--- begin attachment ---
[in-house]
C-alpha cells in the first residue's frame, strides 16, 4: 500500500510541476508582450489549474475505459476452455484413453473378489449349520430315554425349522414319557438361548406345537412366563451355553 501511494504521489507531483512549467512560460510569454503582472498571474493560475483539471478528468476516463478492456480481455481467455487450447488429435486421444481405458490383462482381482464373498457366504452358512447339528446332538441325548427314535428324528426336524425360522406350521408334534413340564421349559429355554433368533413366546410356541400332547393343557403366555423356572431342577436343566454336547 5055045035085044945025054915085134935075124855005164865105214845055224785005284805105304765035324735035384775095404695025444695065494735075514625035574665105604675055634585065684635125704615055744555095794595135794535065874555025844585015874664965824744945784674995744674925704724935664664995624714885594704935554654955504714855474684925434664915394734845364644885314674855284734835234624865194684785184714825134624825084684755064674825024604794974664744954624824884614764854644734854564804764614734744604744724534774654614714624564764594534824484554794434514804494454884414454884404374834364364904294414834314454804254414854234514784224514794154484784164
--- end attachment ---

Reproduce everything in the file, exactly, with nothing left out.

[in-house]
C-alpha cells in the first residue's frame, strides 16, 4: 500500500510541476508582450489549474475505459476452455484413453473378489449349520430315554425349522414319557438361548406345537412366563451355553 501511494504521489507531483512549467512560460510569454503582472498571474493560475483539471478528468476516463478492456480481455481467455487450447488429435486421444481405458490383462482381482464373498457366504452358512447339528446332538441325548427314535428324528426336524425360522406350521408334534413340564421349559429355554433368533413366546410356541400332547393343557403366555423356572431342577436343566454336547 5055045035085044945025054915085134935075124855005164865105214845055224785005284805105304765035324735035384775095404695025444695065494735075514625035574665105604675055634585065684635125704615055744555095794595135794535065874555025844585015874664965824744945784674995744674925704724935664664995624714885594704935554654955504714855474684925434664915394734845364644885314674855284734835234624865194684785184714825134624825084684755064674825024604794974664744954624824884614764854644734854564804764614734744604744724534774654614714624564764594534824484554794434514804494454884414454884404374834364364904294414834314454804254414854234514784224514794154484784164